MoviePass says it will survive. CEO Mitch Lowe said in an interview with Cheddar Wednesday the company will be profitable in 6-9 months, despite dragging shares for its parent company Helios and Matheson down by roughly 99 percent in the last year.

  • It recently introduced a new plan to limit monthly movie access to just three movies per month. Lowe says in one day "15% of our subscribers converted to 3-movie plan."

The problem for MoviePass, and other tech startups trying to disrupt the distribution landscape, like Sinemia, is that they will inevitably have higher costs than the theater companies themselves that are building competitive programs.

  • Cinemark announced Thursday that its subscription program Movie Club, which launched in December for $8.99 per month, reached 350,000 active members.
  • AMC announced last week that its subscription program "AMC Stubs A-list" has reached 182,275 members in five weeks.

To MoviePass' credit, Cinemark CEO Mark Zoradi told Deadline that MoviePass “has helped create awareness of subscription moviegoing," which could be what's helping boost theaters' programs.

Other big tech companies are investing in ticketing and theater ownership, but not for the purpose of competing directly with existing theaters.

  • Facebook brokered a partnership with AMC last month to help the theater chain sell tickets. Swapna Joshi, Facebook's product manager for movie ticketing, says it's "another way we're working to make going to the movies fun and easy." Facebook also has integrations with Fandango and Atom Tickets.
  • Netflix has considered buying movie theater chains in New York and Los Angeles, in an effort to gain an edge on Oscar nominations, per The Los Angeles Times. The company has said that it plans to release 80 original films this year.

Still, movie theaters need to innovate to capture consumers' shifting attention spans and to make sure their steady record of attendance doesn't slip.

  • Most are investing in new experiences to make the theater experience more dynamic, like fancier concessions and reclining seats.
  • They're also creating subscription programs that give customers more flexibility.

One area where tech is causing some concern, according to analysts, is the release window between studios and streamers.

  • Streaming platforms like Netflix, which are quickly approaching saturation in U.S. homes, often have rights to these movies within less than a year of theatrical debut.
  • This runs the risk of audiences getting used to waiting for content, rather than paying to see it in person. (Other rights releases for traditional television networks, Pay-per-view and DVR vary, but can be years-long.)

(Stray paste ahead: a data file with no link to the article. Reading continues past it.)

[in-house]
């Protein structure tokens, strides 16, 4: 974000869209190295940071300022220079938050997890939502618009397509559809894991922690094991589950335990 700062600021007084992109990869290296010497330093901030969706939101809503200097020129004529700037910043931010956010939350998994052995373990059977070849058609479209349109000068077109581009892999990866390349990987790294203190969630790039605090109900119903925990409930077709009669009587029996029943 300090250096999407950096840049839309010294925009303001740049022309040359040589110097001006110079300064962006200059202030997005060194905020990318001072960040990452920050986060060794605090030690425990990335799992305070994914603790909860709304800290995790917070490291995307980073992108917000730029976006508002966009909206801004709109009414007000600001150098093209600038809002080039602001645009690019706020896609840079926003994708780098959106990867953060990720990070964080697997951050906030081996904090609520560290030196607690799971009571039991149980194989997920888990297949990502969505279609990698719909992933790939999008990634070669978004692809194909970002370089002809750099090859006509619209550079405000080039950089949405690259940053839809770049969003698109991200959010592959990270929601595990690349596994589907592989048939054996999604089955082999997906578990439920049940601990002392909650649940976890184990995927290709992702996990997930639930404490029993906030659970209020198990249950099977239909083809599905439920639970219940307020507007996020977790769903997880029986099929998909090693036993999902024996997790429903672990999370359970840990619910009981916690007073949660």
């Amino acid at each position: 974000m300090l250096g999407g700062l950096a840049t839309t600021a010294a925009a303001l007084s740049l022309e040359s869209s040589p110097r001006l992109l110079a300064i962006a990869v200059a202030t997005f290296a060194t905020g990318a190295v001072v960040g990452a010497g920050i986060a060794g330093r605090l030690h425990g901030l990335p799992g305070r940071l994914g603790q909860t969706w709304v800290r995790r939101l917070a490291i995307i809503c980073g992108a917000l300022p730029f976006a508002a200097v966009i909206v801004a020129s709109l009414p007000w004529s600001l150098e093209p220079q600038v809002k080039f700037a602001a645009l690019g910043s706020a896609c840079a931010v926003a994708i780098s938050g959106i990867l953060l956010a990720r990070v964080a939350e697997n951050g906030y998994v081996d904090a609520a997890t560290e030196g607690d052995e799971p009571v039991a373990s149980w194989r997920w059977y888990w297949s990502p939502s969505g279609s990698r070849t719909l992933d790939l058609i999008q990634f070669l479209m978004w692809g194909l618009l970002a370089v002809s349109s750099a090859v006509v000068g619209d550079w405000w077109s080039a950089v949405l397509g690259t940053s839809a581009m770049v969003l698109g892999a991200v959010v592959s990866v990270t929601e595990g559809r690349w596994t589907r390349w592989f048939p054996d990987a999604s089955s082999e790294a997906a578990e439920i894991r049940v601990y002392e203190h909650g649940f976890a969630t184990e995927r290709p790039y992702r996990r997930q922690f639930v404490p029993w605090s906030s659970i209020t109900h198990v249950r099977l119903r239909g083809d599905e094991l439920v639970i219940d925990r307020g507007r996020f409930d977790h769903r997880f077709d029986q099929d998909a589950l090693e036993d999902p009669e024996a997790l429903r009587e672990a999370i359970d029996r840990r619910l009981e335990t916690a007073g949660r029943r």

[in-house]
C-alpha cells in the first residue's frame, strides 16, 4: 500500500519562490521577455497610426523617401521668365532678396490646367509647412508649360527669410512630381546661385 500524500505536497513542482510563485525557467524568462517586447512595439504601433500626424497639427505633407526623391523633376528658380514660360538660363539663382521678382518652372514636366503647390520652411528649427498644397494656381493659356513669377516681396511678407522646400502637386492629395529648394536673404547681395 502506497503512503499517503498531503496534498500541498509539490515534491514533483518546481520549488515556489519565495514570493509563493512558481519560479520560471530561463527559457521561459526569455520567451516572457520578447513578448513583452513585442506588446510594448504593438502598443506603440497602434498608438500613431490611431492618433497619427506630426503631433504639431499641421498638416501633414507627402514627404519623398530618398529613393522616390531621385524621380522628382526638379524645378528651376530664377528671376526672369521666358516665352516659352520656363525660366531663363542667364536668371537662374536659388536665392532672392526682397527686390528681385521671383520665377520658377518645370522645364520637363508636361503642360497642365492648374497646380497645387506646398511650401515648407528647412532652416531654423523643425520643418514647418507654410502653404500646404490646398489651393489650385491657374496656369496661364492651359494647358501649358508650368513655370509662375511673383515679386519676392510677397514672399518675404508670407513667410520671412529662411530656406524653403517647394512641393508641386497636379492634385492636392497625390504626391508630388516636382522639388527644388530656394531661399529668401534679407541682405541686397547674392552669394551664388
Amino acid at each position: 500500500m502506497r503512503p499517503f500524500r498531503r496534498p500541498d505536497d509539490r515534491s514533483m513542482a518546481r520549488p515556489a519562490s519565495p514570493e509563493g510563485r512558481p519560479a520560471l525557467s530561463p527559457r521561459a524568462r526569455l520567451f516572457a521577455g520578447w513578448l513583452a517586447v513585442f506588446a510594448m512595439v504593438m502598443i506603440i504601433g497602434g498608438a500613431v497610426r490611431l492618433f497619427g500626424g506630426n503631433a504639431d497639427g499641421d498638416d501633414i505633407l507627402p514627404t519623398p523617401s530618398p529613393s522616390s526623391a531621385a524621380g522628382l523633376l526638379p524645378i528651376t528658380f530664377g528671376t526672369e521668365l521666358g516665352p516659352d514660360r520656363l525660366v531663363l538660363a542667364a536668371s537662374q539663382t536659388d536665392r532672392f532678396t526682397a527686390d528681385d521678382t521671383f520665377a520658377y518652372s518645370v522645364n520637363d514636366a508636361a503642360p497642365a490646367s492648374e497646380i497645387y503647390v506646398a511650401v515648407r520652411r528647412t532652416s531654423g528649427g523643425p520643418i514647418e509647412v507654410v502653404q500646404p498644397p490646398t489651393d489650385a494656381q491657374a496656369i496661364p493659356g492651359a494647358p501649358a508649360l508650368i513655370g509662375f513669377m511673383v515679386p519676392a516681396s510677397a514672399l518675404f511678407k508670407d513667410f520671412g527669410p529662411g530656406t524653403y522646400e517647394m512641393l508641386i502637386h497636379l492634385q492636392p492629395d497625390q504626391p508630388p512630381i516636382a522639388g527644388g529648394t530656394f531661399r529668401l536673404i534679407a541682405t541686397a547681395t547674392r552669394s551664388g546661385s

The window of release has caused a rift between studios and theaters for a while. Studios interested in cross-marketing want to get digital movies to viewers at home shortly after their release in theaters, but that makes theaters unhappy.

Data: PricewaterhouseCoopers; Chart: Lazaro Gamio / Axios

Bottom line: Americans still like to watch movies, but more options for accessing them are forcing theaters to adapt. Forecasts (like the one above) suggest that they will continue to adapt enough to grow revenues — at least slightly.

Go deeper

California to pay off unpaid rent accrued during COVID-19 pandemic

California Gov. Gavin Newsom. Photo: Jay L. Clendenin / Los Angeles Times via Getty Images

California will pay off the accumulated unpaid rent that has piled up during the COVID-19 pandemic, the AP reports.

Why it matters: The move would fulfill a promise to landlords to help them to break even, while giving renters relief, the AP writes.

U.S. announces destinations for 55 million more COVID vaccine doses

President Biden at a press conference on the final day of the G7 summit. Photo: Brendan Smialowski/AFP via Getty Images

The Biden administration on Monday announced a list of countries that will receive the remaining 55 million COVID-19 vaccine doses that the U.S. has pledged to allocate by the end of this month.

The state of play: The White House had previously named the recipients of the first 25 million of the 80 million doses that the U.S. has pledged to export, as it took its first step toward becoming a global vaccine supplier.

You’ve caught up. Now what?

Sign up for Mike Allen’s daily Axios AM and PM newsletters to get smarter, faster on the news that matters.

Please enter a valid email.

Please enter a valid email.

Subscription failed
Thank you for subscribing!